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What Does Self-Care Even Mean When It Comes To Parenting?

Written by: Jennifer Wert, Executive Contributor

Executive Contributors at Brainz Magazine are handpicked and invited to contribute because of their knowledge and valuable insight within their area of expertise.


It’s pretty challenging to prioritize self-care while living in the go-go-go norm of American culture. For parents of young ones, it’s just that much harder. Your attention is naturally focused on the needs of your children and providing for them the best you can. It’s too easy to let yourself fall to the very bottom of the list.

And yet, proven time and again is the need to reconnect with ourselves in order to best parent. We need to remember that we have our own experiences, our own emotions and our own limits. Certain things make us feel good. Others less so. There are activities that inspire us and some that drain us. We’ve got to tune in. I remember the time when my daughter was seven years old, my own therapist asking me, “So, what do you want?” I was literally confounded by the question. “Well, what's funny is that what Tate really needs is quite different than what she wants …” (nervous giggle) She interrupts with: “No, what is it that you want?”

“The thing is, Dave always says …”

Repeat: “Nooo, what do you want, Jenn?”

“Tate wants …”

She interrupts again, looking at me patiently but with eyes wide and eyebrows up. “I want to hear what YOU want.” Humbled by not being able to answer these simple questions, it became clear I hadn’t asked myself this in years. I’d completely forgotten how to utilize this muscle. I find myself, today, doing this very same type of questioning with many of my coaching clients. Parents easily forget themselves in their altruistic pursuit of being a good parent. Checking in with yourself is a skill you can lose sight of when all of your attention is on your kiddos. Not only checking in but also hearing yourself can become difficult. And we all know selflessness is not healthy leadership. Rather, having a strong sense of self leads to better, more meaningful relationships.

It may mean asking for help from a family member or friend when you need a break. Hiring a babysitter so you can work out or take a long walk with a neighbor. Saying no to your kiddo sleeping with you when you need alone time and space. Cutting back on your commitments in order to make room for activities that feed your soul ‒ being with a good friend, writing in your journal or attending a class you've been wanting to take.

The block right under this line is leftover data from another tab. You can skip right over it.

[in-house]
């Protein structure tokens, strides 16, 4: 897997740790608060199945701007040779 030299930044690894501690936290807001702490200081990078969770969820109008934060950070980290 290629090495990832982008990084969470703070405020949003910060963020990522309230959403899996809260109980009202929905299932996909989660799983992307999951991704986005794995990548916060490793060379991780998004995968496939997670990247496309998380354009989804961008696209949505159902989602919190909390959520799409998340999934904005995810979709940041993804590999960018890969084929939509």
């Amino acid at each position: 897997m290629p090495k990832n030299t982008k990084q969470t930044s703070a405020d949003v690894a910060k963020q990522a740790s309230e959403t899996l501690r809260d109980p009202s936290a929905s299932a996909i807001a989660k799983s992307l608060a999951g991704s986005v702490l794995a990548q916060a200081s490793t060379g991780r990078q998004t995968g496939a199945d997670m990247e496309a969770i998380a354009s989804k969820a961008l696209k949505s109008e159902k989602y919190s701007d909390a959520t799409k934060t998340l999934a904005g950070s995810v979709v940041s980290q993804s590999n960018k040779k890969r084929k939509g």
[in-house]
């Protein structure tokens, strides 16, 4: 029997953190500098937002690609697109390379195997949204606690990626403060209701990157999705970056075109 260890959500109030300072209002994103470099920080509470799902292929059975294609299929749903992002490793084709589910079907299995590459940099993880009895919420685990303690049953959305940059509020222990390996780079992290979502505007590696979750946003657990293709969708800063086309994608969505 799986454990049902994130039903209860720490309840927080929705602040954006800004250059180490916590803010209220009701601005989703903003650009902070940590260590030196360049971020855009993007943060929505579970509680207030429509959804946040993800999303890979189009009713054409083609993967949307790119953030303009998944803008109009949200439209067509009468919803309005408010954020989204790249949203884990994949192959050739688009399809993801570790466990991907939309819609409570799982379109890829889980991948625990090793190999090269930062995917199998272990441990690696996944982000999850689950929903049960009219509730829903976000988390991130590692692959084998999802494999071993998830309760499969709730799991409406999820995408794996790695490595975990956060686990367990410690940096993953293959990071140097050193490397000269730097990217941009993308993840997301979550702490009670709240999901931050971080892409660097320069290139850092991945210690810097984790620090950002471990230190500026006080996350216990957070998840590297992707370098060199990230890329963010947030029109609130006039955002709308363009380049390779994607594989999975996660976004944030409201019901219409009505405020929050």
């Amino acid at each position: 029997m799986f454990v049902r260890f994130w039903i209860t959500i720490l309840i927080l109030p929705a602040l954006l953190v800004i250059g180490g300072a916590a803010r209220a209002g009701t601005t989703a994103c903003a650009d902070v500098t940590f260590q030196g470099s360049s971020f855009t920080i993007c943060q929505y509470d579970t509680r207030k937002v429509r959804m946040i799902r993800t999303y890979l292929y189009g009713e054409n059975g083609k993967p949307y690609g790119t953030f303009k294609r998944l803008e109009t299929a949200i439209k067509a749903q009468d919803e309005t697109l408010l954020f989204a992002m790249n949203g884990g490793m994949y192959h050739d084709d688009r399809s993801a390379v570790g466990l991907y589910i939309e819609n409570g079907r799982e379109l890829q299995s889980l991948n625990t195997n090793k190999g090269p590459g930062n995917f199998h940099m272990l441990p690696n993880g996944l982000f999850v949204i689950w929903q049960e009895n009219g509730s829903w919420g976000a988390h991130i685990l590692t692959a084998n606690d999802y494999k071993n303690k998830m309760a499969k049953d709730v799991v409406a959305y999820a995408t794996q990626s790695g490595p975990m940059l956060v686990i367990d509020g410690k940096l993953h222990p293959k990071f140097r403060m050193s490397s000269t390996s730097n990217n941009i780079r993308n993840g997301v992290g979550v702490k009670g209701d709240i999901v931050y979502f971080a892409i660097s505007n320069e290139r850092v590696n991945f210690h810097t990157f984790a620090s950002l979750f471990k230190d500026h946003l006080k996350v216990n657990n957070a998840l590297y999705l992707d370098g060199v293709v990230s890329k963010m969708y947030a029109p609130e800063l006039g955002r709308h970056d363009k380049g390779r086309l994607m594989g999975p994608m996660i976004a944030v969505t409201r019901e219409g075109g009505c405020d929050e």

Your children need you to know yourself, to listen to yourself, and to be yourself. If you’ve lost touch with who you are or have forgotten what makes you happy just as a human being, it’s time to have a look.

When you do things that please you, not just that you have to do, you ultimately recharge your whole system. Reboot. Reset. And your children will be as delighted by this as you. They may not want to give you the space, however, once you insist upon it, and return to them having taken time for yourself, they’ll be happy to re-meet you.

In my parent coaching practice, this is a common theme I hear from parents across the country. To be a conscious parent, you’ve got to make room for yourself in the precious relationship you hold with your children.

You can also get connected to her social media accounts; Facebook, Instagram, and LinkedIn! Read more from Jennifer!


Jennifer Wert, Executive Contributor Brainz Magazine Professional Parent Coach, Jenn Wert, serves parents of young children around the globe who are looking for support in their conscious parenting. With a Master’s in Education, educator, and doula experience along with post-graduate social-emotional training, Jenn knows how to counsel parents who want to authentically communicate with their children. After decades of her own therapy, while concurrently working with many different family types, she brings honesty to her conversations and discernment to her listening that allows clients to grow. Jenn inspires parenting that is nurturing, true and transformative.



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